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Phineas Parkhurst Quimby: His Complete Writings and Beyond

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Historical Newspaper Articles

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Thursday Morning, April 27, 1843

MAGNETISM.

The true power of Human, or Animal Magnetism, is reported to have been discovered by Anthony Mesmer, a Swiss, physician, in about the year 1750. He appeared in Paris in 1788, and by his wonderful developments of the mysteries of this power, excited the astonishment and curiosity of the distinguished literary men of that age. Mesmer seems to have used his power of magnetizing in curing diseases, and would often mysteriously perform certain ceremonies by steel rods, tubes and cords, which were supposed to convey a certain power from magnetized trees, plants, and water, to which they were attached. In 1784 the French King directed a committee of the Royal Academy of Medicine of Paris to investigate the subject, and report their opinion of its merits. Dr. Franklin was in Paris at that time, and was a member of the committee. From the investigations of this committee, and their conclusion, we can have no very favorable opinion of the science; for they attributed what they witnessed in the experiments before them, to strong imagination.

The Rev. Mr. Townsend, an English gentleman, in speaking upon the report of this committee, says “Say what you will, the important point in Mesmerism,” which is only another name for Animal Magnetism, “the strange influence of man upon his fellows, was conceded by the committee, in terms the most explicit.” In 1825, this subject was again brought before the Academy, at the suggestion of Dr. Foissac. The multitude of facts, which had accumulated on the subject, induced the Academy to appoint a second committee to investigate the affair. After four years careful investigation, a report was made favorable to Magnetism.

From France, a knowledge of this subject soon spread throughout many of the countries of Europe, as Germany, Russia, Prussia, Great Britain, &c. and innumerable works have been written upon the subject in various languages. The progress of this science in Great Britain, however, has not advanced so far as in our own country, although the distinguished Dr. John Elliotson, President of the London University Hospital, and the Rev. Chauncey Hare Townsend, of the established Church, are believers and advocates of this science.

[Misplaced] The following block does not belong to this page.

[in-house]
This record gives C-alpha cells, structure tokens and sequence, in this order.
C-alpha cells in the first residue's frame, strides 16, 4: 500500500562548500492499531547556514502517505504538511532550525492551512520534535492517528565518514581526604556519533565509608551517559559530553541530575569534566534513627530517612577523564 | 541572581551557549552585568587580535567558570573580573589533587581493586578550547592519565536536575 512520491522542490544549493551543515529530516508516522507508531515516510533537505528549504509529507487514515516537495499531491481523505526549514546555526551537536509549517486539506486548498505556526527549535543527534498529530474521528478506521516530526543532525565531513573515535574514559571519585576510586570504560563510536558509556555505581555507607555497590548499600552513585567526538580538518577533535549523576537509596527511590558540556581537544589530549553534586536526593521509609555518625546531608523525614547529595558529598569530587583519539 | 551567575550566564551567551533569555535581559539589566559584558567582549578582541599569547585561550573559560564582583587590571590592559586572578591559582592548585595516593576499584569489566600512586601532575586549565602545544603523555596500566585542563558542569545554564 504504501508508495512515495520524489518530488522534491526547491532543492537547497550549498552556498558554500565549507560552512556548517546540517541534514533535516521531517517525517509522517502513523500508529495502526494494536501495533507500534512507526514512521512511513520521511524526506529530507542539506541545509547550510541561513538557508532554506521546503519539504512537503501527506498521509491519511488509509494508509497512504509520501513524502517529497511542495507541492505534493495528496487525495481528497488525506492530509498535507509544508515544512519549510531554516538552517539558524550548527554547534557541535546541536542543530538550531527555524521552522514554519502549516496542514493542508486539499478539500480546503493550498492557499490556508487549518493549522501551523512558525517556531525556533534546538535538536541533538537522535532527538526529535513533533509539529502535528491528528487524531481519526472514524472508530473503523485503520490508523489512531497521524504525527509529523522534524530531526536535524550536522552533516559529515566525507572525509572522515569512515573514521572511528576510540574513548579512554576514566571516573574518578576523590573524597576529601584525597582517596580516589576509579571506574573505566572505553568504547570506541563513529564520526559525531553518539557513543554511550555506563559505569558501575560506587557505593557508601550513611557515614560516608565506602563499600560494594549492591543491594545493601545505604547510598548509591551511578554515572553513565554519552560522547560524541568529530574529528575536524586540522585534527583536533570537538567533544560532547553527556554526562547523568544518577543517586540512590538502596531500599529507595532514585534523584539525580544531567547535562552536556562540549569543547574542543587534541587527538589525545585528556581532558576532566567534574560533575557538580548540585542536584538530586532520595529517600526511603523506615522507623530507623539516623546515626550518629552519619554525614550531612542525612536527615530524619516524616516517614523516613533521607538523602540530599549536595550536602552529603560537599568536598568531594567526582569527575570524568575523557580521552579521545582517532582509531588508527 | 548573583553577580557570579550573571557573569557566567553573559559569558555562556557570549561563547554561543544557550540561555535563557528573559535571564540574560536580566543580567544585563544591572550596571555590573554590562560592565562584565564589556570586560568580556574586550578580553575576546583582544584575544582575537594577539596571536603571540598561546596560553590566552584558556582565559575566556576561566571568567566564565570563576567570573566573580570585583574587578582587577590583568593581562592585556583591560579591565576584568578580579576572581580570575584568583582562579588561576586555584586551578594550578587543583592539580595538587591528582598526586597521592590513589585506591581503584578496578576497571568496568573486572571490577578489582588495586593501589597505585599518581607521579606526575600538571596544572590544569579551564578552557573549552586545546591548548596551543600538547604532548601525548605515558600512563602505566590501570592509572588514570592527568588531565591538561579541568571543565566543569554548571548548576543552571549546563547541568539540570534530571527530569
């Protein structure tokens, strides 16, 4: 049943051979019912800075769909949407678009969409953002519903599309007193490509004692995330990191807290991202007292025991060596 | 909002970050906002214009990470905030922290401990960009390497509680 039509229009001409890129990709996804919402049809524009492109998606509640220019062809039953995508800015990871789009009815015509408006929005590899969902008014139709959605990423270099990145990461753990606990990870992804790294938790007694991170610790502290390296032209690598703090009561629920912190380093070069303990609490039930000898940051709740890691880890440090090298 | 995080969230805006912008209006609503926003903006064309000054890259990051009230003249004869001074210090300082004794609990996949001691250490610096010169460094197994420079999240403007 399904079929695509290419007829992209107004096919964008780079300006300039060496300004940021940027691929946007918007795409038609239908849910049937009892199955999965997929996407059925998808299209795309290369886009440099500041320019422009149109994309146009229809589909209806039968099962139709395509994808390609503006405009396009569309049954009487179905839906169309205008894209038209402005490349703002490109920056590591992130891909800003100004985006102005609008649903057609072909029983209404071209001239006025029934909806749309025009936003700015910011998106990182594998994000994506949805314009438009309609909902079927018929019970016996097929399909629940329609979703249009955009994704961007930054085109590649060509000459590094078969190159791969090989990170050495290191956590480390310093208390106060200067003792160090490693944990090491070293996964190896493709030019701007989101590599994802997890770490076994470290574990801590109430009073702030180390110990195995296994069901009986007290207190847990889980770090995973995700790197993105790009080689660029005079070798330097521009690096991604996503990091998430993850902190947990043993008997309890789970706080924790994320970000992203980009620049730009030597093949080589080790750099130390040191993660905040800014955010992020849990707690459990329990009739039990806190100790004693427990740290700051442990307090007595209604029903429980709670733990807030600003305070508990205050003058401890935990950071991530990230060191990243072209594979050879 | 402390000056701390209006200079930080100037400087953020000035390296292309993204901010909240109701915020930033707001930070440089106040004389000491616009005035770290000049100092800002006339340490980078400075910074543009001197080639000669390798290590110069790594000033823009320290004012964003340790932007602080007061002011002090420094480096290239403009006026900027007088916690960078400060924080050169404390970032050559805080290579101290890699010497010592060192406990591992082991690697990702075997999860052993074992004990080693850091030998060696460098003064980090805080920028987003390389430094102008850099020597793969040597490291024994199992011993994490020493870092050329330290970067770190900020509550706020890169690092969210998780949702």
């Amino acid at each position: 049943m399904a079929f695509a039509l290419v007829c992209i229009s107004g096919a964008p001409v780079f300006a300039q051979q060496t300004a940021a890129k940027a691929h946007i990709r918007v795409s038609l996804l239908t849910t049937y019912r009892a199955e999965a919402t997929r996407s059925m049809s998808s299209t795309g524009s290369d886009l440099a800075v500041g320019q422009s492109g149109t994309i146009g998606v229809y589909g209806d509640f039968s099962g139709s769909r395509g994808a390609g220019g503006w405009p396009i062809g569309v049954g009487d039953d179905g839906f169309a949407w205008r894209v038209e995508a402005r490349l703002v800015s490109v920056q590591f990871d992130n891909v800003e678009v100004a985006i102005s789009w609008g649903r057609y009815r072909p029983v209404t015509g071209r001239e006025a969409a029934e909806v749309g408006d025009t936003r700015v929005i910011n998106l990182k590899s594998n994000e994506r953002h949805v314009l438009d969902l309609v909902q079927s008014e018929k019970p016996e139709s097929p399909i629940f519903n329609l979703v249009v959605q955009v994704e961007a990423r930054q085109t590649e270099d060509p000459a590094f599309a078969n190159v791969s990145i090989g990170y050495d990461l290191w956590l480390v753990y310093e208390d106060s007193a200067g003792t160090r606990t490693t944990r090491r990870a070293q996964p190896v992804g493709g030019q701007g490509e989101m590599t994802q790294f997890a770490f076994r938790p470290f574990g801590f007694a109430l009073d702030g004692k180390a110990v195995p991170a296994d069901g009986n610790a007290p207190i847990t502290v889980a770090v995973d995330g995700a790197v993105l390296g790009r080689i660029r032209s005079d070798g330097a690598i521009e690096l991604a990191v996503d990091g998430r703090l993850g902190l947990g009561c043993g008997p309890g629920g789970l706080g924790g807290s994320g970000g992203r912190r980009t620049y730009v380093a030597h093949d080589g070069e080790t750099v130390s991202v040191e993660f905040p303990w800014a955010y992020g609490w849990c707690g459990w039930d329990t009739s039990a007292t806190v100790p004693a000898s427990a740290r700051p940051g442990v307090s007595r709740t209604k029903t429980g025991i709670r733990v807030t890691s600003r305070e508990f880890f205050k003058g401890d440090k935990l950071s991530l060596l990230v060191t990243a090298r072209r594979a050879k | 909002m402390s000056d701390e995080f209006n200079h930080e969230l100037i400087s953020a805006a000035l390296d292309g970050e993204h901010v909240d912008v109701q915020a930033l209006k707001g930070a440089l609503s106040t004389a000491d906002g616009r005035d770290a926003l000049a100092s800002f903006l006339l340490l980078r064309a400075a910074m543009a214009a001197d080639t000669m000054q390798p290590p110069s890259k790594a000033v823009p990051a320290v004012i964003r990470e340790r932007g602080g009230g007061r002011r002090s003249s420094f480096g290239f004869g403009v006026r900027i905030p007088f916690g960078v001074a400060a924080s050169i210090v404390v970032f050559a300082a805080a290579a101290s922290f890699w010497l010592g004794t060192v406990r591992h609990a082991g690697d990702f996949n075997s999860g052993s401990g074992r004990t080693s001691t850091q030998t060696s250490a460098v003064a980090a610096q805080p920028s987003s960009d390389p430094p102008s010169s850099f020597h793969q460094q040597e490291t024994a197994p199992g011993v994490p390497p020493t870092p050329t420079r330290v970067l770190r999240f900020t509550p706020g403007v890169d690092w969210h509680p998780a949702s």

Charles Poyen, a French gentleman, claims the honor of first introducing this science into the United States in 1836. He travelled through the New England States and we had the pleasure of hearing one of his first lectures. But Mons. Poyen met with very little success. His book published in 1837, entitled the “Progress of Animal Magnetism in New England,” is an interesting and scientific work. Few men were found who devoted any time to the investigation of the science at that time, and the subject was finally driven from the public mind by public burlesque.

A few years passed away, and many new facts having come to light, the subject was renewed. Dr. Collyer, who is familiarly known to most of the citizens of New England, publicly lectured upon this unpopular science. From this moment a strong excitement arose in the discussion of the subject, which has led to a more close investigation of the science; and the results of this investigation have proved beyond a doubt the existence of this mysterious power.

Among the distinguished persons who have been successful magnetizers, beside the above, are Dr. D. Gilbert, Benjamin T. Nyman, Esq. the Rev. J. B. Dods, Mrs. Furgus, Silas Allen, Esq. the Rev. John Pierpont, &c. of Boston, and several gentlemen of New York, Philadelphia, Hartford, and Louisville, Kentucky. In our own State we have John Neal, Esq. and Professor Ingraham of Portland, and Mr. P. P. Quimby of Belfast.

It is not our design now to go into a philosophical discussion of the truths of Mesmerism, or Animal Magnetism, but to give a few of the experiments, we have had the pleasure of witnessing, under the direction of Mr. Quimby. Before we proceed to the experiments, we will say Mr. Quimby is a gentleman in size rather smaller than the medium of man, with a well proportioned and well balanced Phrenological head, and with the power of concentration surpassing any thing we have ever witnessed. His eyes are black and very piercing, with rather a pleasant expression, and he possesses the power of looking at one object without even winking for a great length of time. Thus when he commences to magnetize, he fixes his eyes upon the subject’s, and neither moves nor winks until he entirely accomplishes his object.